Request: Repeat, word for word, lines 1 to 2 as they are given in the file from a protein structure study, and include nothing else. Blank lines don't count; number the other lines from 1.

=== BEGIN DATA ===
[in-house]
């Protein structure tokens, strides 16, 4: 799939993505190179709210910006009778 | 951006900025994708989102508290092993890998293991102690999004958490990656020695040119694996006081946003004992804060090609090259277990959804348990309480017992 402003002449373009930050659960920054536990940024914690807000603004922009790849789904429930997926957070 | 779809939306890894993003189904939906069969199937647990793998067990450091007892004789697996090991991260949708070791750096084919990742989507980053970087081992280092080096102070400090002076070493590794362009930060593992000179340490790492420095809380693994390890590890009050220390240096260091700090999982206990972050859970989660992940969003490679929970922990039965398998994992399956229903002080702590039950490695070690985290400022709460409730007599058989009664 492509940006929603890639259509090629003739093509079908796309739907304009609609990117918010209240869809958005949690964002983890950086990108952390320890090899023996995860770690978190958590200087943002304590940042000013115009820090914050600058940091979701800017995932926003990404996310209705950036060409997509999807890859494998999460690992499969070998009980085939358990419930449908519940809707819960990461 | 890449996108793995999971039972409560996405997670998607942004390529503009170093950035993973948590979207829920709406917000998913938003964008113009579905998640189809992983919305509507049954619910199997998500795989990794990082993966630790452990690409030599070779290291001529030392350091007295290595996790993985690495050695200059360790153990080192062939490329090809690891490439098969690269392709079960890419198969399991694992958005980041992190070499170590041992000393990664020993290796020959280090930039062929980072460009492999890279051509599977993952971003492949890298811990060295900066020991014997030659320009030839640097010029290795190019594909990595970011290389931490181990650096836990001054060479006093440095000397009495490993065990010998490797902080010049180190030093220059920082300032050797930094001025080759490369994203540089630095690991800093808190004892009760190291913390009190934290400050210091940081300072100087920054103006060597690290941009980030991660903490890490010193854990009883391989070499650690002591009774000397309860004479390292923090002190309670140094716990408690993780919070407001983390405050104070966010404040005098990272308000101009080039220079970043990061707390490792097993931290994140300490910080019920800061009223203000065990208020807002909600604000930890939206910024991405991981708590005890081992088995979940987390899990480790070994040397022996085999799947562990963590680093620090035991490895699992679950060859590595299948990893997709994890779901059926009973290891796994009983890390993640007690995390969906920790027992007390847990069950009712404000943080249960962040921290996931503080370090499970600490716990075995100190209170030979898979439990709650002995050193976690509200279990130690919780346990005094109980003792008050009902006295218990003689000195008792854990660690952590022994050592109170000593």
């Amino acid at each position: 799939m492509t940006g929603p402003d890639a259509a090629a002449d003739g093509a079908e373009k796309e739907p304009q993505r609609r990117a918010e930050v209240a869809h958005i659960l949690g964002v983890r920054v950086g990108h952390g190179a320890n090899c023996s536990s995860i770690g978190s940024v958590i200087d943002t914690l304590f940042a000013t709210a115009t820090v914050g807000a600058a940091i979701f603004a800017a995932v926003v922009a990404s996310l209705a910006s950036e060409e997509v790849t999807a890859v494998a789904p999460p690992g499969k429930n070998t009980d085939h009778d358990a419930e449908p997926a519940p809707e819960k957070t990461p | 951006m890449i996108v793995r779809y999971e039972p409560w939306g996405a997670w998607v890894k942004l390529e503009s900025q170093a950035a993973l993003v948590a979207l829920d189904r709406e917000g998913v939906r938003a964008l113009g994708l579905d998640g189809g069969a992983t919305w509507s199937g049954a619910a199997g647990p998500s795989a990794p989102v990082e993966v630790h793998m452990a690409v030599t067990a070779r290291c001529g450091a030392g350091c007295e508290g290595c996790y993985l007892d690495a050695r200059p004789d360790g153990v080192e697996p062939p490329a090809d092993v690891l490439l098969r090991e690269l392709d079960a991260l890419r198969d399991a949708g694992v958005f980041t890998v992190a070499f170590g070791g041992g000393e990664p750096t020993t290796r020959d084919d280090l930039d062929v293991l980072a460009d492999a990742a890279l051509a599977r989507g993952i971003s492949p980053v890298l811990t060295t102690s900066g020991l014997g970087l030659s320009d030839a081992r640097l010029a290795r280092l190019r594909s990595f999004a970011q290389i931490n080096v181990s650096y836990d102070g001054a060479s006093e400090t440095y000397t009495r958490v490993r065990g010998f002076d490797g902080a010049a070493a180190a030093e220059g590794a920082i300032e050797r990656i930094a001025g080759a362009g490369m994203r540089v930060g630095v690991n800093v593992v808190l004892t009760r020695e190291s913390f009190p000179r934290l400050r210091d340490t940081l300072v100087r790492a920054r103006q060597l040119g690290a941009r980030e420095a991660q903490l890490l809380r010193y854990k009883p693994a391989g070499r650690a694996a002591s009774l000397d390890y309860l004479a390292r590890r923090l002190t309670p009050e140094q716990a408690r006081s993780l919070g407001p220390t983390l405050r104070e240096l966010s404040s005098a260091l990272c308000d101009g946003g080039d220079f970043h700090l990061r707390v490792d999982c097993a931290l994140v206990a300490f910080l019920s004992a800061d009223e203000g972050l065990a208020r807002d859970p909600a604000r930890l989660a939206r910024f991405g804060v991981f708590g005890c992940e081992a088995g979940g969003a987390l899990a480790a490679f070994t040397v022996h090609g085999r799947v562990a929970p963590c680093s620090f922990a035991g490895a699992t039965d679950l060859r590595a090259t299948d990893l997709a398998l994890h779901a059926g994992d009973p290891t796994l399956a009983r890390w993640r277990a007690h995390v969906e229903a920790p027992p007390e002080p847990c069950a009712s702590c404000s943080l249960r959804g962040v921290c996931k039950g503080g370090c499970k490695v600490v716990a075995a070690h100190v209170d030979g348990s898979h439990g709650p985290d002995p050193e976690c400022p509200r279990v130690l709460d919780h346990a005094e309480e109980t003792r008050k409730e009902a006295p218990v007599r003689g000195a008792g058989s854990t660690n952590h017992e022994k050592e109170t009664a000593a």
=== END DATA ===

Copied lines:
[in-house]
């Protein structure tokens, strides 16, 4: 799939993505190179709210910006009778 | 951006900025994708989102508290092993890998293991102690999004958490990656020695040119694996006081946003004992804060090609090259277990959804348990309480017992 402003002449373009930050659960920054536990940024914690807000603004922009790849789904429930997926957070 | 779809939306890894993003189904939906069969199937647990793998067990450091007892004789697996090991991260949708070791750096084919990742989507980053970087081992280092080096102070400090002076070493590794362009930060593992000179340490790492420095809380693994390890590890009050220390240096260091700090999982206990972050859970989660992940969003490679929970922990039965398998994992399956229903002080702590039950490695070690985290400022709460409730007599058989009664 492509940006929603890639259509090629003739093509079908796309739907304009609609990117918010209240869809958005949690964002983890950086990108952390320890090899023996995860770690978190958590200087943002304590940042000013115009820090914050600058940091979701800017995932926003990404996310209705950036060409997509999807890859494998999460690992499969070998009980085939358990419930449908519940809707819960990461 | 890449996108793995999971039972409560996405997670998607942004390529503009170093950035993973948590979207829920709406917000998913938003964008113009579905998640189809992983919305509507049954619910199997998500795989990794990082993966630790452990690409030599070779290291001529030392350091007295290595996790993985690495050695200059360790153990080192062939490329090809690891490439098969690269392709079960890419198969399991694992958005980041992190070499170590041992000393990664020993290796020959280090930039062929980072460009492999890279051509599977993952971003492949890298811990060295900066020991014997030659320009030839640097010029290795190019594909990595970011290389931490181990650096836990001054060479006093440095000397009495490993065990010998490797902080010049180190030093220059920082300032050797930094001025080759490369994203540089630095690991800093808190004892009760190291913390009190934290400050210091940081300072100087920054103006060597690290941009980030991660903490890490010193854990009883391989070499650690002591009774000397309860004479390292923090002190309670140094716990408690993780919070407001983390405050104070966010404040005098990272308000101009080039220079970043990061707390490792097993931290994140300490910080019920800061009223203000065990208020807002909600604000930890939206910024991405991981708590005890081992088995979940987390899990480790070994040397022996085999799947562990963590680093620090035991490895699992679950060859590595299948990893997709994890779901059926009973290891796994009983890390993640007690995390969906920790027992007390847990069950009712404000943080249960962040921290996931503080370090499970600490716990075995100190209170030979898979439990709650002995050193976690509200279990130690919780346990005094109980003792008050009902006295218990003689000195008792854990660690952590022994050592109170000593």